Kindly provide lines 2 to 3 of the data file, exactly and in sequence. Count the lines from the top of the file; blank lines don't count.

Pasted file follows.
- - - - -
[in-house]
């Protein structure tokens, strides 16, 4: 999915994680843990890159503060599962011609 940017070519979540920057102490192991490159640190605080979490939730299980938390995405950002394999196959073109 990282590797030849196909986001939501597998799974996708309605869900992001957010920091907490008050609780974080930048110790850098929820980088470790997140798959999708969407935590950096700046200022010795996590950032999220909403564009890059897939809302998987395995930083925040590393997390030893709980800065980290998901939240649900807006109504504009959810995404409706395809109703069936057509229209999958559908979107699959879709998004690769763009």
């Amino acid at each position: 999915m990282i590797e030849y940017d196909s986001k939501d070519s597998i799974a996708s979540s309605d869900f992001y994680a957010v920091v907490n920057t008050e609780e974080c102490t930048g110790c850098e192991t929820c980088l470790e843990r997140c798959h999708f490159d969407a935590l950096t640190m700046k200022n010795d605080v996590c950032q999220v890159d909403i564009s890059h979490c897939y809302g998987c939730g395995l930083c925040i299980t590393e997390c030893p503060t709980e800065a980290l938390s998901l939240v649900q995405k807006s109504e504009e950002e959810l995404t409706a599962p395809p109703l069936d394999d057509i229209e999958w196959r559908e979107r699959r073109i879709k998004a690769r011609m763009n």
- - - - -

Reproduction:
């Protein structure tokens, strides 16, 4: 999915994680843990890159503060599962011609 940017070519979540920057102490192991490159640190605080979490939730299980938390995405950002394999196959073109 990282590797030849196909986001939501597998799974996708309605869900992001957010920091907490008050609780974080930048110790850098929820980088470790997140798959999708969407935590950096700046200022010795996590950032999220909403564009890059897939809302998987395995930083925040590393997390030893709980800065980290998901939240649900807006109504504009959810995404409706395809109703069936057509229209999958559908979107699959879709998004690769763009």
């Amino acid at each position: 999915m990282i590797e030849y940017d196909s986001k939501d070519s597998i799974a996708s979540s309605d869900f992001y994680a957010v920091v907490n920057t008050e609780e974080c102490t930048g110790c850098e192991t929820c980088l470790e843990r997140c798959h999708f490159d969407a935590l950096t640190m700046k200022n010795d605080v996590c950032q999220v890159d909403i564009s890059h979490c897939y809302g998987c939730g395995l930083c925040i299980t590393e997390c030893p503060t709980e800065a980290l938390s998901l939240v649900q995405k807006s109504e504009e950002e959810l995404t409706a599962p395809p109703l069936d394999d057509i229209e999958w196959r559908e979107r699959r073109i879709k998004a690769r011609m763009n």